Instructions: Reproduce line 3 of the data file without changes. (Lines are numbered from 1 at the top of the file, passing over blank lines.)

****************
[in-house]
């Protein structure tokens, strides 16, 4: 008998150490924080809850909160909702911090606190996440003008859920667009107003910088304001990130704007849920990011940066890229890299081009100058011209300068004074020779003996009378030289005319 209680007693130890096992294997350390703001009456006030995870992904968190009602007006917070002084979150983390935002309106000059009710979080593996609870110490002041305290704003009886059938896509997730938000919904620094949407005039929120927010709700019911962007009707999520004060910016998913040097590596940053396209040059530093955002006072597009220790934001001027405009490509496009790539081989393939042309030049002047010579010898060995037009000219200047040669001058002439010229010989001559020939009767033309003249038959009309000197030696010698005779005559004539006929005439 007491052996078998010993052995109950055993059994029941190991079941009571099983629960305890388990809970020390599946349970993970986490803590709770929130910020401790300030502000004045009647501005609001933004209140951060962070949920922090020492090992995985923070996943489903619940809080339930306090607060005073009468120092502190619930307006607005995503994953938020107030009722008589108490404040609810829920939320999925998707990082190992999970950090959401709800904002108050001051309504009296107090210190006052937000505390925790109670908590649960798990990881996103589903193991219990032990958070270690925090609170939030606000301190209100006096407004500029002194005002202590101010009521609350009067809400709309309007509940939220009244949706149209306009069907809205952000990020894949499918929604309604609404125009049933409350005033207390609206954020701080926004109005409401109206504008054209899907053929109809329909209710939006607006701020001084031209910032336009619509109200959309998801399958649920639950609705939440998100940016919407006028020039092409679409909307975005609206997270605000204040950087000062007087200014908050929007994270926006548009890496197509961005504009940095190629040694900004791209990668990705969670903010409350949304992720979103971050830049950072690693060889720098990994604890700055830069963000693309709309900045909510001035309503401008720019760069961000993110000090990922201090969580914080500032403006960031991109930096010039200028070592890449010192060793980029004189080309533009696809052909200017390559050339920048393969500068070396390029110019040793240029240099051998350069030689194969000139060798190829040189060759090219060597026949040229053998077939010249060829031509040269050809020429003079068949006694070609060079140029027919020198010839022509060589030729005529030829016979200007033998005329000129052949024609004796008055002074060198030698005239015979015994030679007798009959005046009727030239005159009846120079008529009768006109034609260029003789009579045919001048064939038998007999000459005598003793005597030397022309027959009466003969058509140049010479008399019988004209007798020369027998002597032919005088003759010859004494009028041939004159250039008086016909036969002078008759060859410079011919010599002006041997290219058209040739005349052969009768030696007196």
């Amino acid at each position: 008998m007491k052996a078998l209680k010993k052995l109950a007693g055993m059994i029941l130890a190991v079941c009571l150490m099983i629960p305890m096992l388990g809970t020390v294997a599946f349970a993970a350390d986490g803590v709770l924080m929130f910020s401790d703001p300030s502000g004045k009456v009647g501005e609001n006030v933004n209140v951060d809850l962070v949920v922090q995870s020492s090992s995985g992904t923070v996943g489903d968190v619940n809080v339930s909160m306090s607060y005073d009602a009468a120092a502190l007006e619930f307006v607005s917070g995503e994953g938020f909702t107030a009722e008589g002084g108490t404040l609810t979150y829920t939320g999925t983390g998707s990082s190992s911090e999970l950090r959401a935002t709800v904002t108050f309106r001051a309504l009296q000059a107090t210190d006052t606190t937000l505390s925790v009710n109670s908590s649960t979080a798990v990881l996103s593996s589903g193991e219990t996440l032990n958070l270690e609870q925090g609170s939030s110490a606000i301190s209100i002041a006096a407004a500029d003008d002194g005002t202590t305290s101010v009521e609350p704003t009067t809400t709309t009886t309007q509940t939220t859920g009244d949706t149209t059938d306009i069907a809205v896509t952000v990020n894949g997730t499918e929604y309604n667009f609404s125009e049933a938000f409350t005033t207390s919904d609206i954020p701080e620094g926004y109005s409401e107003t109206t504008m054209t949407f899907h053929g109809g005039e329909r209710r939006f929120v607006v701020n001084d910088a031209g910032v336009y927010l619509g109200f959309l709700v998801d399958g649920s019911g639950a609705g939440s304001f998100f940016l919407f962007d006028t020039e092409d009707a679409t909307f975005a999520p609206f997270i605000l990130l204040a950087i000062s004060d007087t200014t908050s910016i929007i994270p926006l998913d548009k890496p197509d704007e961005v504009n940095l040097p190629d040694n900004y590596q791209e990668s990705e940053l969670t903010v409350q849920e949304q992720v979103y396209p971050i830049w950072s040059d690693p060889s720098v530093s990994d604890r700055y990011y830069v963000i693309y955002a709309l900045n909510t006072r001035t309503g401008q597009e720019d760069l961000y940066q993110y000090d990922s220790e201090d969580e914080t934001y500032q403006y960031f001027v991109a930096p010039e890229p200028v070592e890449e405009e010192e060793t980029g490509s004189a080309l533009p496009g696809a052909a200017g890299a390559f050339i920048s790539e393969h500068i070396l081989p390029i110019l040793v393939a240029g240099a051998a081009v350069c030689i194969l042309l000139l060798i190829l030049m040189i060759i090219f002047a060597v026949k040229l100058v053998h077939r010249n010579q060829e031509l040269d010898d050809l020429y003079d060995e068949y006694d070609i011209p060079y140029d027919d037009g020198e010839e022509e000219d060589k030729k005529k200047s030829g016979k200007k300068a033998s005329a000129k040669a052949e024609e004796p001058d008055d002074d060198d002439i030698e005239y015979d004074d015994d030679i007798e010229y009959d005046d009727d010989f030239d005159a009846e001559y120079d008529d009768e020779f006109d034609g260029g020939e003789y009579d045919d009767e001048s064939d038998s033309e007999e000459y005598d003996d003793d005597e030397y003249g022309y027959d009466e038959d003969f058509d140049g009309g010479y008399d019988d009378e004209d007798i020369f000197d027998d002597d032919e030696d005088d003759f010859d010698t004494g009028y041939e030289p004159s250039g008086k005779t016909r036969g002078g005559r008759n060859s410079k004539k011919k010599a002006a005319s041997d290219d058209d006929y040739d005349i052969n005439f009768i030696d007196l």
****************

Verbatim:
């Amino acid at each position: 008998m007491k052996a078998l209680k010993k052995l109950a007693g055993m059994i029941l130890a190991v079941c009571l150490m099983i629960p305890m096992l388990g809970t020390v294997a599946f349970a993970a350390d986490g803590v709770l924080m929130f910020s401790d703001p300030s502000g004045k009456v009647g501005e609001n006030v933004n209140v951060d809850l962070v949920v922090q995870s020492s090992s995985g992904t923070v996943g489903d968190v619940n809080v339930s909160m306090s607060y005073d009602a009468a120092a502190l007006e619930f307006v607005s917070g995503e994953g938020f909702t107030a009722e008589g002084g108490t404040l609810t979150y829920t939320g999925t983390g998707s990082s190992s911090e999970l950090r959401a935002t709800v904002t108050f309106r001051a309504l009296q000059a107090t210190d006052t606190t937000l505390s925790v009710n109670s908590s649960t979080a798990v990881l996103s593996s589903g193991e219990t996440l032990n958070l270690e609870q925090g609170s939030s110490a606000i301190s209100i002041a006096a407004a500029d003008d002194g005002t202590t305290s101010v009521e609350p704003t009067t809400t709309t009886t309007q509940t939220t859920g009244d949706t149209t059938d306009i069907a809205v896509t952000v990020n894949g997730t499918e929604y309604n667009f609404s125009e049933a938000f409350t005033t207390s919904d609206i954020p701080e620094g926004y109005s409401e107003t109206t504008m054209t949407f899907h053929g109809g005039e329909r209710r939006f929120v607006v701020n001084d910088a031209g910032v336009y927010l619509g109200f959309l709700v998801d399958g649920s019911g639950a609705g939440s304001f998100f940016l919407f962007d006028t020039e092409d009707a679409t909307f975005a999520p609206f997270i605000l990130l204040a950087i000062s004060d007087t200014t908050s910016i929007i994270p926006l998913d548009k890496p197509d704007e961005v504009n940095l040097p190629d040694n900004y590596q791209e990668s990705e940053l969670t903010v409350q849920e949304q992720v979103y396209p971050i830049w950072s040059d690693p060889s720098v530093s990994d604890r700055y990011y830069v963000i693309y955002a709309l900045n909510t006072r001035t309503g401008q597009e720019d760069l961000y940066q993110y000090d990922s220790e201090d969580e914080t934001y500032q403006y960031f001027v991109a930096p010039e890229p200028v070592e890449e405009e010192e060793t980029g490509s004189a080309l533009p496009g696809a052909a200017g890299a390559f050339i920048s790539e393969h500068i070396l081989p390029i110019l040793v393939a240029g240099a051998a081009v350069c030689i194969l042309l000139l060798i190829l030049m040189i060759i090219f002047a060597v026949k040229l100058v053998h077939r010249n010579q060829e031509l040269d010898d050809l020429y003079d060995e068949y006694d070609i011209p060079y140029d027919d037009g020198e010839e022509e000219d060589k030729k005529k200047s030829g016979k200007k300068a033998s005329a000129k040669a052949e024609e004796p001058d008055d002074d060198d002439i030698e005239y015979d004074d015994d030679i007798e010229y009959d005046d009727d010989f030239d005159a009846e001559y120079d008529d009768e020779f006109d034609g260029g020939e003789y009579d045919d009767e001048s064939d038998s033309e007999e000459y005598d003996d003793d005597e030397y003249g022309y027959d009466e038959d003969f058509d140049g009309g010479y008399d019988d009378e004209d007798i020369f000197d027998d002597d032919e030696d005088d003759f010859d010698t004494g009028y041939e030289p004159s250039g008086k005779t016909r036969g002078g005559r008759n060859s410079k004539k011919k010599a002006a005319s041997d290219d058209d006929y040739d005349i052969n005439f009768i030696d007196l």